2. It's orange color tells you it's high in beta carotene which research has shown helps prevent certain cancers.

3. Pumpkins contain lots of anti-oxidant vitamins A and C, as well as zinc and alpha-hydroxy-acids which helps to reduce the signs of aging.

4. Eating an ounce of pumpkin seeds three times a week can lower your risk of an enlarged prostate.

5. 1/2 a cup of pumpkin seeds has 92% of your daily value of magnesium. Boo yah!

Hopefully 5 reasons are enough for you to realize you must make this bread!

Gluten-free, Corn-free, Soy-free Pumpkin Bread
From The Allergen-free Handbook
Makes 1 Loaf

1/2 c. Canola Oil
3/4 c. Agave Nectar

1 tsp Pure Vanilla Extract
1 1/2 c. Pure Pumpkin Puree
1 tsp Ground Cinnamon
1/2 tsp ground Nutmeg
2 c. Brown Rice Flour
1 c. Tapioca Starch
3/4 tsp Xanthan Gum
1 1/2 tsp Baking Soda
1/2 tsp Salt 1/ c. Raw Pumpkin Seeds
1/2 c. Chocolate Chips

1. Preheat the oven 350F.
2. Combine the oil, nectar, and vanilla until it thickens.
3. Add pumpkin, cinnamon, and nutmeg. Combine.
4. Whisk together flours, xanthan gum, baking soda, and salt.
5. Combine dry to wet. Fold in pumpkin seeds.
6. Bake for 30 minutes rotate, reduce temperature t 325F. Bake or 40 more minutes.


Stevie said...

You are an AMAZING individual :) I'm so proud!!

Jillian said...

Wow. Thank you so much. Really you have no idea!

Alissa @ Not Just Apples said...

Fantastic! What a brilliant entry. Very inspiring, and a great recipe too :)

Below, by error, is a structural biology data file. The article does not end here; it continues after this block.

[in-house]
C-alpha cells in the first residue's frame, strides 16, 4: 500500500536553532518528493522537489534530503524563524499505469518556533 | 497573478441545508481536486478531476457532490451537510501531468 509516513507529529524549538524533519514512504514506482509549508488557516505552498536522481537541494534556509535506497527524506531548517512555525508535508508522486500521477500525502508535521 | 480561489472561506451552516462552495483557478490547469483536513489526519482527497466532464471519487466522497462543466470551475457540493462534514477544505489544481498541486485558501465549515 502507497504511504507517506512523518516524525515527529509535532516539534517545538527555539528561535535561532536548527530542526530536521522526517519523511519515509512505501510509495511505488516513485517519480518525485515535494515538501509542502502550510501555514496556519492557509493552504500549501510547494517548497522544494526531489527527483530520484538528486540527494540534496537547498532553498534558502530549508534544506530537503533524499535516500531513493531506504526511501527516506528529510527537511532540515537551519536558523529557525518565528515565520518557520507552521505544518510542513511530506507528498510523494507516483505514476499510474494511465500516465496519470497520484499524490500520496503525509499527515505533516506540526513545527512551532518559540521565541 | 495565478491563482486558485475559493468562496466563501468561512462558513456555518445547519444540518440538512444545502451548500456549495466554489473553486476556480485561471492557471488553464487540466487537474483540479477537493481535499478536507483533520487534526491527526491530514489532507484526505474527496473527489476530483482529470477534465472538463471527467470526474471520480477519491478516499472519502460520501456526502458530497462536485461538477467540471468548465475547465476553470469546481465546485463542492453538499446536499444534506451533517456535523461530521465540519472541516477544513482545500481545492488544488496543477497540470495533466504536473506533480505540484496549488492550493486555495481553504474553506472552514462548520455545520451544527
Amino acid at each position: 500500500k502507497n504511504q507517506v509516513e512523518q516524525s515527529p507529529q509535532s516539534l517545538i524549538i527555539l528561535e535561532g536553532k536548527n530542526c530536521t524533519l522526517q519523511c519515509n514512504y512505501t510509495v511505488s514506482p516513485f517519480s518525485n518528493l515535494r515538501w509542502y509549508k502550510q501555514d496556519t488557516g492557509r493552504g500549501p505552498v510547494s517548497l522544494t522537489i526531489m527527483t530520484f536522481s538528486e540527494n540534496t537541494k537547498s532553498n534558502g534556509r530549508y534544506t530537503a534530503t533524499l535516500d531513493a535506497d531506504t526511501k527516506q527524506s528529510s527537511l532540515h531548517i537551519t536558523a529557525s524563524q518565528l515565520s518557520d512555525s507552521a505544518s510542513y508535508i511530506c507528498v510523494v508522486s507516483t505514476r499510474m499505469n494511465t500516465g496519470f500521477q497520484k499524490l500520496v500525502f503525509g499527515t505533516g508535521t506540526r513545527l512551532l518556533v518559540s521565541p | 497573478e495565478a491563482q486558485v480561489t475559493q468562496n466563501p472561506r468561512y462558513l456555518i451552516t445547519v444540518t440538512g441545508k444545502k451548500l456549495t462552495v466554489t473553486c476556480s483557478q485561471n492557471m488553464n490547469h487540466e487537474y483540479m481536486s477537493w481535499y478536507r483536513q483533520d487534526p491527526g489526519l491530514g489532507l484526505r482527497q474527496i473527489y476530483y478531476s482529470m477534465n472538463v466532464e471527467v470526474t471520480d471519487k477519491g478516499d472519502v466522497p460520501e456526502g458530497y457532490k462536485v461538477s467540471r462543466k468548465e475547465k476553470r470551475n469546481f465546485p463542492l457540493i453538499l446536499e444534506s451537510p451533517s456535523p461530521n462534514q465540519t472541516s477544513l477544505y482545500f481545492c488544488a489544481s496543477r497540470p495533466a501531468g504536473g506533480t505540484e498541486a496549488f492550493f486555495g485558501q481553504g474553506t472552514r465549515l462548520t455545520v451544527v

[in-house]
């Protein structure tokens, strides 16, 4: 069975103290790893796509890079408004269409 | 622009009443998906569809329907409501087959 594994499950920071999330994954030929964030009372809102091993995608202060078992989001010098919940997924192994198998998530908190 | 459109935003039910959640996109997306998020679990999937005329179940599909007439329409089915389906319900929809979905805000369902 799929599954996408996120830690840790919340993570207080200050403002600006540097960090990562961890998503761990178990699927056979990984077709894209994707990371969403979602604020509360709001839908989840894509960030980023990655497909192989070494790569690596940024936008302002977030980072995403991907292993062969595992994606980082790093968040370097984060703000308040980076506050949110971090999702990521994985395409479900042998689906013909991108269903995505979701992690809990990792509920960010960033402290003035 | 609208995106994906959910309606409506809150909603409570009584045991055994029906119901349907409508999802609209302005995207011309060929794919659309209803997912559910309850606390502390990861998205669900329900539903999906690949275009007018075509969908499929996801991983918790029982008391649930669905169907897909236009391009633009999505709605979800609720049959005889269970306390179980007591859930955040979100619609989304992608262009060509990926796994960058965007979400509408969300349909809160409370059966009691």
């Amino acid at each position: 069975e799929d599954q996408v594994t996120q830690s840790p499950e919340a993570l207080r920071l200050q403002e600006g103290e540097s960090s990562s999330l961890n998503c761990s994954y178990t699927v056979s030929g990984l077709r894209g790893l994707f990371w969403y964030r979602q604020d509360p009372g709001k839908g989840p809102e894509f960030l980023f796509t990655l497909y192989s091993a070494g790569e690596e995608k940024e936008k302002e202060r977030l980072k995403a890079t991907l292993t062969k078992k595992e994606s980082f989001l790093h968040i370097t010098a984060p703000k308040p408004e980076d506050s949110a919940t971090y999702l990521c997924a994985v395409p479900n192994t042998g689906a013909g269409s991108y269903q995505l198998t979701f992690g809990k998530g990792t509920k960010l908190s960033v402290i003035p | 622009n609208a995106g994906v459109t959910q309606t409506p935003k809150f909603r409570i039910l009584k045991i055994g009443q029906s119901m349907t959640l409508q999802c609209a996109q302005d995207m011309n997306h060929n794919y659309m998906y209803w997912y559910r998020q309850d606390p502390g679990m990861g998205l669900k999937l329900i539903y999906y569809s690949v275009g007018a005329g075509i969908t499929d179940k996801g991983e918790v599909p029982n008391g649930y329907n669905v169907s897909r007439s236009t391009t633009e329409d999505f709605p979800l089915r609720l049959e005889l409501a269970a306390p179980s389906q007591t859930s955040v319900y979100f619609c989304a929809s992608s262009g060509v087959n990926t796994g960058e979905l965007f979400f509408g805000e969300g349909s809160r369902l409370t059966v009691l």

suz said...

Hey there! I found you through your guest post on Gluten Hates Me. I'm so glad you're making allergen-free goods and blogging about it (like me and also in socal)! If you're going to the Foodbuzz fest in November, would love to meet up.

Check me out at Look forward to reading your future blogs :)

*Oh also, xanthan gum is usually derived from corn. Safer to use guar gum for sensitive corn allergics :)

Lick My Spoon said...

Is your freezer currently full of pastries? If so, can I pay rent to live there with them?

I did my best to cook for a roommate that was allergic to eggs, gluten, dairy, and a ton of other stuff back in college. It takes some getting used to.

Lick My Spoon

Jillian said...

Suz, Sorry no I won't be able to go to the festival this year, but I really hope next year!

Lick my Spoon, absolutely! But I live in a pretty small house so squeeze in!

Linda said...

Wow, what a story about your mom. Sounds like you are a terrific daughter. Thanks for sharing this at Gluten-Free Wednesdays.